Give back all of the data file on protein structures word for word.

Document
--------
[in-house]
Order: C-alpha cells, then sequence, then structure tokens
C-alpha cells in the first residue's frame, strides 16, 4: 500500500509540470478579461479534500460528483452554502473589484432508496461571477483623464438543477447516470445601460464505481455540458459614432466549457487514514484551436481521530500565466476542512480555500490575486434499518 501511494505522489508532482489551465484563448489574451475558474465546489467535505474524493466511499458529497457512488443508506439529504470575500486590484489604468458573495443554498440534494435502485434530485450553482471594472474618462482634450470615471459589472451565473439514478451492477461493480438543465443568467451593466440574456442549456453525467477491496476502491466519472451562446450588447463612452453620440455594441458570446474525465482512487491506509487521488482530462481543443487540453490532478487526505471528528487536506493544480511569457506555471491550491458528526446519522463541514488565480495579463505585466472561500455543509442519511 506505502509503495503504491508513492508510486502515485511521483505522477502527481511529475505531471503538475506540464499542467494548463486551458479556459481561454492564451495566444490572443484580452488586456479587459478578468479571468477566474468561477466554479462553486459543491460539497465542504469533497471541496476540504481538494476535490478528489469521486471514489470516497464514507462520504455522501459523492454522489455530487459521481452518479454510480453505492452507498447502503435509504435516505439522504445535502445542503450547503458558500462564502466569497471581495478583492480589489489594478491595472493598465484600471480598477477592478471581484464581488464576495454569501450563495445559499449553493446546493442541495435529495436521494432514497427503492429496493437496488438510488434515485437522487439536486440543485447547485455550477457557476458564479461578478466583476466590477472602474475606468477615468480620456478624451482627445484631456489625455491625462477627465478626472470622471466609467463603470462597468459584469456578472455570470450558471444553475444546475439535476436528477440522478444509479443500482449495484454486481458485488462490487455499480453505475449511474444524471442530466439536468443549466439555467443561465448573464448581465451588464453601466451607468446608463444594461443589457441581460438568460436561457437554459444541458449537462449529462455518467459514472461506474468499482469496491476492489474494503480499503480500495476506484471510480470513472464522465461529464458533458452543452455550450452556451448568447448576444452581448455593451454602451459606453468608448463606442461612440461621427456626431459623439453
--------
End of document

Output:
[in-house]
Order: C-alpha cells, then sequence, then structure tokens
C-alpha cells in the first residue's frame, strides 16, 4: 500500500509540470478579461479534500460528483452554502473589484432508496461571477483623464438543477447516470445601460464505481455540458459614432466549457487514514484551436481521530500565466476542512480555500490575486434499518 501511494505522489508532482489551465484563448489574451475558474465546489467535505474524493466511499458529497457512488443508506439529504470575500486590484489604468458573495443554498440534494435502485434530485450553482471594472474618462482634450470615471459589472451565473439514478451492477461493480438543465443568467451593466440574456442549456453525467477491496476502491466519472451562446450588447463612452453620440455594441458570446474525465482512487491506509487521488482530462481543443487540453490532478487526505471528528487536506493544480511569457506555471491550491458528526446519522463541514488565480495579463505585466472561500455543509442519511 506505502509503495503504491508513492508510486502515485511521483505522477502527481511529475505531471503538475506540464499542467494548463486551458479556459481561454492564451495566444490572443484580452488586456479587459478578468479571468477566474468561477466554479462553486459543491460539497465542504469533497471541496476540504481538494476535490478528489469521486471514489470516497464514507462520504455522501459523492454522489455530487459521481452518479454510480453505492452507498447502503435509504435516505439522504445535502445542503450547503458558500462564502466569497471581495478583492480589489489594478491595472493598465484600471480598477477592478471581484464581488464576495454569501450563495445559499449553493446546493442541495435529495436521494432514497427503492429496493437496488438510488434515485437522487439536486440543485447547485455550477457557476458564479461578478466583476466590477472602474475606468477615468480620456478624451482627445484631456489625455491625462477627465478626472470622471466609467463603470462597468459584469456578472455570470450558471444553475444546475439535476436528477440522478444509479443500482449495484454486481458485488462490487455499480453505475449511474444524471442530466439536468443549466439555467443561465448573464448581465451588464453601466451607468446608463444594461443589457441581460438568460436561457437554459444541458449537462449529462455518467459514472461506474468499482469496491476492489474494503480499503480500495476506484471510480470513472464522465461529464458533458452543452455550450452556451448568447448576444452581448455593451454602451459606453468608448463606442461612440461621427456626431459623439453